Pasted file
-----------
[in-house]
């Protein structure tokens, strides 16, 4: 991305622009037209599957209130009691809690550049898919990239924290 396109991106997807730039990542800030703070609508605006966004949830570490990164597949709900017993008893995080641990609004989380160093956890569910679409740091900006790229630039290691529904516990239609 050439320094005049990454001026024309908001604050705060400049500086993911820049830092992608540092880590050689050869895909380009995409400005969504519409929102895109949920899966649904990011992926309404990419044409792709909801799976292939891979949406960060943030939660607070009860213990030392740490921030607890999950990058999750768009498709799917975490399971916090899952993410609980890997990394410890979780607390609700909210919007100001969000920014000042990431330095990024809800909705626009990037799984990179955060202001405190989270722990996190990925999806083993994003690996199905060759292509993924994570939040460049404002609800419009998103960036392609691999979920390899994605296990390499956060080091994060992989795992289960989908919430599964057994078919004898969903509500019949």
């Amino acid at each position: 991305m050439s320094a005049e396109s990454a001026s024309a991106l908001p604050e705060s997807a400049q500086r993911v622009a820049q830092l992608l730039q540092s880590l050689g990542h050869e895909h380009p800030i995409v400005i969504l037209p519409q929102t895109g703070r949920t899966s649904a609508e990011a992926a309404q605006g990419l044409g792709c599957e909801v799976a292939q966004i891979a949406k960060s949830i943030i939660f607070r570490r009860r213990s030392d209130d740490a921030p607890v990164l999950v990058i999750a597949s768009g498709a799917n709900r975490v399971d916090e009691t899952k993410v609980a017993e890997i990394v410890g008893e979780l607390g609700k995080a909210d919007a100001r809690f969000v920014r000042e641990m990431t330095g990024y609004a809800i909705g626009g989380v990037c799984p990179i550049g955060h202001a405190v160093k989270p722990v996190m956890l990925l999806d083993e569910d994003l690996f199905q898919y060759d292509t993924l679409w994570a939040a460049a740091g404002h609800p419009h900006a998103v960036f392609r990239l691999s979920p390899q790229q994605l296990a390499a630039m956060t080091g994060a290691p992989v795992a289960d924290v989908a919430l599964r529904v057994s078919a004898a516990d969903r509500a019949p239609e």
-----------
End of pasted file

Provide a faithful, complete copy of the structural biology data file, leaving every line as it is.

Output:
[in-house]
């Protein structure tokens, strides 16, 4: 991305622009037209599957209130009691809690550049898919990239924290 396109991106997807730039990542800030703070609508605006966004949830570490990164597949709900017993008893995080641990609004989380160093956890569910679409740091900006790229630039290691529904516990239609 050439320094005049990454001026024309908001604050705060400049500086993911820049830092992608540092880590050689050869895909380009995409400005969504519409929102895109949920899966649904990011992926309404990419044409792709909801799976292939891979949406960060943030939660607070009860213990030392740490921030607890999950990058999750768009498709799917975490399971916090899952993410609980890997990394410890979780607390609700909210919007100001969000920014000042990431330095990024809800909705626009990037799984990179955060202001405190989270722990996190990925999806083993994003690996199905060759292509993924994570939040460049404002609800419009998103960036392609691999979920390899994605296990390499956060080091994060992989795992289960989908919430599964057994078919004898969903509500019949």
């Amino acid at each position: 991305m050439s320094a005049e396109s990454a001026s024309a991106l908001p604050e705060s997807a400049q500086r993911v622009a820049q830092l992608l730039q540092s880590l050689g990542h050869e895909h380009p800030i995409v400005i969504l037209p519409q929102t895109g703070r949920t899966s649904a609508e990011a992926a309404q605006g990419l044409g792709c599957e909801v799976a292939q966004i891979a949406k960060s949830i943030i939660f607070r570490r009860r213990s030392d209130d740490a921030p607890v990164l999950v990058i999750a597949s768009g498709a799917n709900r975490v399971d916090e009691t899952k993410v609980a017993e890997i990394v410890g008893e979780l607390g609700k995080a909210d919007a100001r809690f969000v920014r000042e641990m990431t330095g990024y609004a809800i909705g626009g989380v990037c799984p990179i550049g955060h202001a405190v160093k989270p722990v996190m956890l990925l999806d083993e569910d994003l690996f199905q898919y060759d292509t993924l679409w994570a939040a460049a740091g404002h609800p419009h900006a998103v960036f392609r990239l691999s979920p390899q790229q994605l296990a390499a630039m956060t080091g994060a290691p992989v795992a289960d924290v989908a919430l599964r529904v057994s078919a004898a516990d969903r509500a019949p239609e």